This process was compared to building a house where maintenance requirements are the foundation, the resources needed to fulfill the requirements are the walls, and the systems needed to manage the resources are the roof.
It was also mentioned that if the assessment of maintenance requirements focuses on what each asset does rather than what it is, the way in which the requirements are perceived is completely transformed. In other words, such an assessment changes the size, shape, and location of the foundation upon which the maintenance enterprise is built. If this review is carried out correctly, the foundation is also usually smaller than it would be otherwise. A smaller foundation means that the entire structure (resources and systems) built on that foundation is also smaller.
Of course, as every builder knows, the integrity of any structure depends first and foremost on the integrity of its foundation. So if we want to build a maintenance enterprise that is robust enough to satisfy all the expectations of its customers, we must ensure that its foundation is always the right size and shape, in the right place, and sufficiently solid to bear all the loads placed upon it.
Building a solid foundation means that the building project must be planned properly, the ground must be prepared correctly, the foundation must be properly designed, the right materials must be used, and the foundation must be built by people with appropriate knowledge and skills.
Planning the project means that clear objectives must be established, resources allocated, and a plan prepared.
Preparing the ground means that everyone in the organization served by the maintenance enterprise must clearly understand what maintenance can and cannot achieve, and what he or she must do to help achieve it.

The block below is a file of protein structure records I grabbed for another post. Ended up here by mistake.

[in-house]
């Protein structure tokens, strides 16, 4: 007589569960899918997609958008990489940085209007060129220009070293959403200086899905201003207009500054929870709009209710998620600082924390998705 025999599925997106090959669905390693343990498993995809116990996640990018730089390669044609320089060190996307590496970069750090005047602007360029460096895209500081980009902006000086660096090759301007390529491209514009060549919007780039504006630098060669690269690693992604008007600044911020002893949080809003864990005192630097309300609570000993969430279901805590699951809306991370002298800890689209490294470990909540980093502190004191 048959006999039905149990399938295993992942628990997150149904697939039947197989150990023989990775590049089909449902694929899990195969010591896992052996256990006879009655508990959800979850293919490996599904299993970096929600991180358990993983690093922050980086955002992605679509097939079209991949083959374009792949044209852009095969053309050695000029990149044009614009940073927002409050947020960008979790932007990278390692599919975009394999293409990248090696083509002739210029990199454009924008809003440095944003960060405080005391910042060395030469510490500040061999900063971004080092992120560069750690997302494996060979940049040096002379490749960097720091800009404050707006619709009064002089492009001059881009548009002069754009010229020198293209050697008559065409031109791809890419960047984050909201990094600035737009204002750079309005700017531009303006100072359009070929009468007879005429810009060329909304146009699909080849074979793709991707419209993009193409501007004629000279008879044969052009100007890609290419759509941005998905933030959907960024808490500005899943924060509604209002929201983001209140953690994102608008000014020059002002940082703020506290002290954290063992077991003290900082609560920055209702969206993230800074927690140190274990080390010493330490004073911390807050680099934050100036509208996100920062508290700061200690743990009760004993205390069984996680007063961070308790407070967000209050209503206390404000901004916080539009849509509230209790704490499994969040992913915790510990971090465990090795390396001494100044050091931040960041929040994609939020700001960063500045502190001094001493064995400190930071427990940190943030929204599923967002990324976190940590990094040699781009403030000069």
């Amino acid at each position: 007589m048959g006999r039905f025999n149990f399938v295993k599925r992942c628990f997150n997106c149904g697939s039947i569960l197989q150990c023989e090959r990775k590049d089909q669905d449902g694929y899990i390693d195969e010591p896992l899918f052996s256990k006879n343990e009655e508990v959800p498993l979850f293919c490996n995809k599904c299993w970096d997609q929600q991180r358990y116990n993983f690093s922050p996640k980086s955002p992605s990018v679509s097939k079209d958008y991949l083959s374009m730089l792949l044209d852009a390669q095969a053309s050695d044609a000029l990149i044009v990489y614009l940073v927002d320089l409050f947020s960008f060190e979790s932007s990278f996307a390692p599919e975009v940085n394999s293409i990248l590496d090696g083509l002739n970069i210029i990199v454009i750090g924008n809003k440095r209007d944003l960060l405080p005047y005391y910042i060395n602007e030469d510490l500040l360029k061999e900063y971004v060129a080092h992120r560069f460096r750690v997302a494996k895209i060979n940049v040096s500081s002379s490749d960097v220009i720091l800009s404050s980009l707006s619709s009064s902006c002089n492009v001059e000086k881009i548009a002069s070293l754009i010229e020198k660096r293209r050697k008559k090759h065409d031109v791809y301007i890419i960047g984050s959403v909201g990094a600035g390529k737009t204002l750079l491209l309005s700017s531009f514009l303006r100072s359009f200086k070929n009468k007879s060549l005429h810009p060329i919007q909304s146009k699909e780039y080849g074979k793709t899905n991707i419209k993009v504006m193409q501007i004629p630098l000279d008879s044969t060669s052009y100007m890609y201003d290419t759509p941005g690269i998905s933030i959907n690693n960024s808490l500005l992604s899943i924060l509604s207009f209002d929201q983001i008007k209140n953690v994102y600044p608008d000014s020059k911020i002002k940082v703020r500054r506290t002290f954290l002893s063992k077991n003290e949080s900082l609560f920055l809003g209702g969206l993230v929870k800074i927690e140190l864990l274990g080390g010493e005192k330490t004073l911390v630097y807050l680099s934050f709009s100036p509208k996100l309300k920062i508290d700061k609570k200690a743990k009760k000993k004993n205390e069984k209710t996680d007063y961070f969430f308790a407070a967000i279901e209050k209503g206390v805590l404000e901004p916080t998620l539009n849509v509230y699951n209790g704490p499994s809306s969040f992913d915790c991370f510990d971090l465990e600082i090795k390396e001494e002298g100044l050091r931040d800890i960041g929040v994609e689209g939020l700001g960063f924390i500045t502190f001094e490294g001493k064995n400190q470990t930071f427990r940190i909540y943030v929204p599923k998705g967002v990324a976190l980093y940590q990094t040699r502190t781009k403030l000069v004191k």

Designing the foundation and selecting the right materials means systematically defining the functions and required performance standards of each asset, deciding what failure modes are reasonably likely to cause it to fail, assessing the effects and consequences of each failure, and selecting a failure management policy that deals appropriately with the consequences of each failure.
Using appropriate people means that the exercise must be performed by groups of people who have a thorough understanding of each asset in its operating context, working under the guidance of someone who profoundly understands the process being used to assess the maintenance requirements and who has a long-term vested interest in the success of the project.
In terms of this structural analogy, it is worth noting that many maintenance enterprises spend immense amounts of time, energy, and money on maintenance management systems (roofs) and on tools such as condition monitoring (part of the walls) but spend little or nothing on clarifying perceptions about what must really be done to cause the assets to continue to do what their users want them to do (the foundation).
The result is elegant roofs and walls built over a foundation that is the wrong shape and size, in the wrong place, and not nearly strong enough to support the loads imposed upon it. The end result is a maintenance enterprise that is not nearly as effective as it should be.
This is not to suggest that we don't need computerized maintenance management systems or condition monitoring. Of course we do, in the same way that nearly every building needs a roof and walls. However, the roof and walls must fit their foundation, and the foundation must be able to support the rest of the structure.
In essence, the only way to develop a truly viable, long-term maintenance strategy is to invest an appropriate amount of time and energy in every element of the process. In particular, you must avoid the temptation to concentrate too heavily or too soon on maintenance technologies and systems without first ensuring that everyone shares a clear, common, and correct understanding about what must really be done to ensure that every asset continues to do what its users want it to do. MT